Reflections of a Connected Coach

As the weeks rapidly draw to a close and my mind still swimming with putting all that we have learned into practice, I reflect on several of the Connected Coaching Standards:

  • Persevere in exploring ideas and concepts, rethinking, revising, and continual repacking and unpacking as they build upon and assist in uncovering strengths of those they coach.
  • Engage in discussions on difficult or messy topics from an appreciative inquiry perspective to increase confidence and self-efficacy.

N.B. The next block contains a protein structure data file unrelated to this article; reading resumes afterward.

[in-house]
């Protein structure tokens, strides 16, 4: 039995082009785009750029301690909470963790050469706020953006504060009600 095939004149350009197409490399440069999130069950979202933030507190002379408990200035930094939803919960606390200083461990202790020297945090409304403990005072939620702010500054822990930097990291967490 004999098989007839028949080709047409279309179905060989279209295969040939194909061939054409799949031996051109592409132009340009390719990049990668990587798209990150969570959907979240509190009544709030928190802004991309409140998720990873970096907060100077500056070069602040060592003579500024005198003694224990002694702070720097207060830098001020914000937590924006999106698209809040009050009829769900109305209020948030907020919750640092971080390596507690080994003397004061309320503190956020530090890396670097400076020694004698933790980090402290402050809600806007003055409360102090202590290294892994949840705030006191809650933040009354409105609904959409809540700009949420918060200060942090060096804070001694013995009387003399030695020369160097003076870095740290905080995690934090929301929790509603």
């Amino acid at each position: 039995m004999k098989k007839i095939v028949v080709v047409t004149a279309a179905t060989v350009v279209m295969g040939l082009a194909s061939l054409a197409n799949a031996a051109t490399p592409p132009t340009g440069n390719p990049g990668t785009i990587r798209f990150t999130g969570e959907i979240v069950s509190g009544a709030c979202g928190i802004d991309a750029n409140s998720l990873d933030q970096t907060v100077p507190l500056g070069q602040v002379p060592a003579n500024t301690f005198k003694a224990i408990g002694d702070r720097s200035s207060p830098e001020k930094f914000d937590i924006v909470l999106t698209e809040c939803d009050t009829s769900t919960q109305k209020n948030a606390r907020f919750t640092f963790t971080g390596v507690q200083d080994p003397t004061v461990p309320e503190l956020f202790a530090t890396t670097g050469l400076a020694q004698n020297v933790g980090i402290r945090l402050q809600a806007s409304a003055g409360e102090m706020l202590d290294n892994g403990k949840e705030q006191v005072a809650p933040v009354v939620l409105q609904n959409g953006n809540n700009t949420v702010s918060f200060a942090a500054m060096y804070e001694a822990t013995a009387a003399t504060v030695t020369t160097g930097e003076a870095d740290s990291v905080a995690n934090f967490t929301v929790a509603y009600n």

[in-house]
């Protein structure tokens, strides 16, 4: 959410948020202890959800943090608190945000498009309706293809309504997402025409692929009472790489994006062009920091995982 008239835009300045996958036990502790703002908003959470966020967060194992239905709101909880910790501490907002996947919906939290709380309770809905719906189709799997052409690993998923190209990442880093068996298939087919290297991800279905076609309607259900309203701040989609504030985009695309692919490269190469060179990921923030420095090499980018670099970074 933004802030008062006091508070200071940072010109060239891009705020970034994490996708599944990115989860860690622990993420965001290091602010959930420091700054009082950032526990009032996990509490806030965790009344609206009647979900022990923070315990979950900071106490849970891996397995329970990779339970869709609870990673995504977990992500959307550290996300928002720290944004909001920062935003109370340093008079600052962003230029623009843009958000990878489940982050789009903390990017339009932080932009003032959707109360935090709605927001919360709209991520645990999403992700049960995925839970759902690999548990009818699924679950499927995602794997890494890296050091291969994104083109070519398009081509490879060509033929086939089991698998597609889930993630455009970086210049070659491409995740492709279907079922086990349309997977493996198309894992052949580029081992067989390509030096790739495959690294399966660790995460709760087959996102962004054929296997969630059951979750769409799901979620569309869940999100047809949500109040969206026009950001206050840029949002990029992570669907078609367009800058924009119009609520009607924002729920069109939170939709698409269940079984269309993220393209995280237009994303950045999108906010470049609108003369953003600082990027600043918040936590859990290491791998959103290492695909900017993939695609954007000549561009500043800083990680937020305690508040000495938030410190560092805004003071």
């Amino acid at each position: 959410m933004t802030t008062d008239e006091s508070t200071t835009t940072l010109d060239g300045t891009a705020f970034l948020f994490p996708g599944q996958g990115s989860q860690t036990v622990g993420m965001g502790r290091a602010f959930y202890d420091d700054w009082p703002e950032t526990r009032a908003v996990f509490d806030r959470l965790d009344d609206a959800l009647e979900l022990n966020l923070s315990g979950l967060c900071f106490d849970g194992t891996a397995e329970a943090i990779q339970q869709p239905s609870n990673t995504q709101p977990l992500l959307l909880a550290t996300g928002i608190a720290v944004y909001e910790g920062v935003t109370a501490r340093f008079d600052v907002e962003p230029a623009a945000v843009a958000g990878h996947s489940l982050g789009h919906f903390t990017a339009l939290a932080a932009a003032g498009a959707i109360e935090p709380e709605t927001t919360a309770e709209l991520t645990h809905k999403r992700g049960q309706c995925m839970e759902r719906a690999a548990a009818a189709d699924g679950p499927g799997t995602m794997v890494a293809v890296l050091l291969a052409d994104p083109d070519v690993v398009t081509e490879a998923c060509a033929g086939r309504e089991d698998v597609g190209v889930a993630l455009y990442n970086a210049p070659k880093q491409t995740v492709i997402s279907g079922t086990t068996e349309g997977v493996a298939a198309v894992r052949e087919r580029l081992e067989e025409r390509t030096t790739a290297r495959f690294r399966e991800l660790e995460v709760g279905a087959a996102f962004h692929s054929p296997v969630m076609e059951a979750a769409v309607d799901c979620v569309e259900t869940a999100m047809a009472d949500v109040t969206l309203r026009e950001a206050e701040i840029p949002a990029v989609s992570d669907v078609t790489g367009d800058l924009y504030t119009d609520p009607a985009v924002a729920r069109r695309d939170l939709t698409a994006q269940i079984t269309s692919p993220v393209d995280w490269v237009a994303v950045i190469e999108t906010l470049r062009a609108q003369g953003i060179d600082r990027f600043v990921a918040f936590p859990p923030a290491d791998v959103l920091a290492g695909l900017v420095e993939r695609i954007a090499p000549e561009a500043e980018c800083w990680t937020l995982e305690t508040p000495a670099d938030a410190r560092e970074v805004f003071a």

• Use activities to create a connection to the content and context, to oneself, and to those who are part of the learning community at school and online.
  • Collectively review and analyze with an open mind and without judgment all and many perspectives on coaching.

While I am still learning and reflecting how I can translate these new ideas into my various contexts, there are some definite themes that have stuck with me to date.

The Importance of Community in Coaching